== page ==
In the second season of the TV series "Lost", we were introduced to the Desmond character. He lived in an underground bunker and, for reasons which don't need to be fully described here, was required to enter a series of numbers into his computer every 108 minutes. Mackinaw pilots have it better. They need to make their own click every 60 minutes, but that's only to maximize yield; they're not required to do it right on time. Still, I imagine there are many miners out there who arrange things in a Desmond-like fashion so that they can be back in time to make their hourly mouse-click as often as possible.

It's not just easier, it's also a lot more profitable, because it greatly increases the amount of time you can spend "playing" EVE. As an example, consider this scenario: Suppose a PvE activity in nullsec offers three times as much isk/hour as highsec mining. If you can spend close to triple the time highsec mining because it only requires an hourly mouse-click, then highsec makes far more economic sense; you'll make nearly as much isk per day, with zero effort and risk. With that calculation having been made, another nullsec PvE'er disappears from nullsec, and your "roaming op" in nullsec loses another target.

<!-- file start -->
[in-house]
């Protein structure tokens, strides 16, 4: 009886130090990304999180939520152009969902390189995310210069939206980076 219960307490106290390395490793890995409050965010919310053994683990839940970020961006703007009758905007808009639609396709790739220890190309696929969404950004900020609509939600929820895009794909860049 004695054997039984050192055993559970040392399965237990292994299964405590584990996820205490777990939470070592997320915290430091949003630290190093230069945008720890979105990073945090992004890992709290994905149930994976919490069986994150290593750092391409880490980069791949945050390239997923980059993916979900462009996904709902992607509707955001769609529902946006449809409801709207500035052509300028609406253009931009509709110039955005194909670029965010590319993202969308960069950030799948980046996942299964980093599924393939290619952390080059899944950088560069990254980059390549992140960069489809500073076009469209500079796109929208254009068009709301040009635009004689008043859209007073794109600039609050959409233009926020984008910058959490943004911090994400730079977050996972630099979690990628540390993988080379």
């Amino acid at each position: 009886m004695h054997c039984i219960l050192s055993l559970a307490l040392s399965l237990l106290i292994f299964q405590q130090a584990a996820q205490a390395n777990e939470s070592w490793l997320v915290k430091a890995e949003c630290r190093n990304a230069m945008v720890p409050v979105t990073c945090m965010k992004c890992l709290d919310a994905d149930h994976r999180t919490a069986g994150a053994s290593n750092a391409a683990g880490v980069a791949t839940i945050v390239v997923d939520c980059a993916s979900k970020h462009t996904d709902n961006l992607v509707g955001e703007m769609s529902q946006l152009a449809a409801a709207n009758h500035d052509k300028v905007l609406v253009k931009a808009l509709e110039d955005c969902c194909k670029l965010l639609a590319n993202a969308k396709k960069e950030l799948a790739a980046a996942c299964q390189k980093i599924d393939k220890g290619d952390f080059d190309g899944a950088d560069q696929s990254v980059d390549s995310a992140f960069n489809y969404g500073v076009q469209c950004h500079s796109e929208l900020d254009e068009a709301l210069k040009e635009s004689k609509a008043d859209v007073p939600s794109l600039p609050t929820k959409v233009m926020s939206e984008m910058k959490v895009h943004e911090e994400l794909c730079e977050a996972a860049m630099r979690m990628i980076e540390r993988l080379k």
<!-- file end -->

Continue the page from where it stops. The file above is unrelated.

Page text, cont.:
Who needs risk when the game throws free money at you?

THE RISE OF THE MACHINES

In time, those botters flying swarms of retrievers will graduate into swarms of mackinaws. From what I can see, CCP has not taken any action to crack down on these bots. Then again, reducing the number of subscribers was never the point of the exhumer rebalance.

These days, quite a few human miners are feeling the temptation to drop the pretense and join up with the bots. In time, I believe, CCP will permaban the bots, or at least make an attempt to root them out. Everyone agrees botters are a plague that deserve to be permabanned for their grievous sin of automated mining.

Human-controlled miners, on the other hand, are treated like royalty. After all, they only engage in automated mining for an hour at a time. For their heroic act of dragging ice into storage one per hour, they are considered to be active, fruitful members of the EVE community. CCP will spare no expense in making them happy, even if it distorts or destroys other aspects of the game.

The difference in treatment of bots and highsec miners reminds me of an old joke about extreme religious sectarianism. The joke goes that an old man walks across a bridge and sees a young man preparing to jump off the side of the bridge. The old man attempts to reason with him, encouraging him not to commit suicide because he has so much to live for. The conversation turns to religion, and the old man is surprised to discover that the young man, like him, is religious: a Christian, a Protestant, a Baptist. They're even from the same sect, the "Reformed Baptist Church of God". Finally, the old man asks if the young man is "Reformed Baptist Church of God, Reformation of 1879, or Reformed Baptist Church of God, Reformation of 1915?" The young man answers "1915". The old man yells, "Die, heretic scum!" and pushes him off the bridge.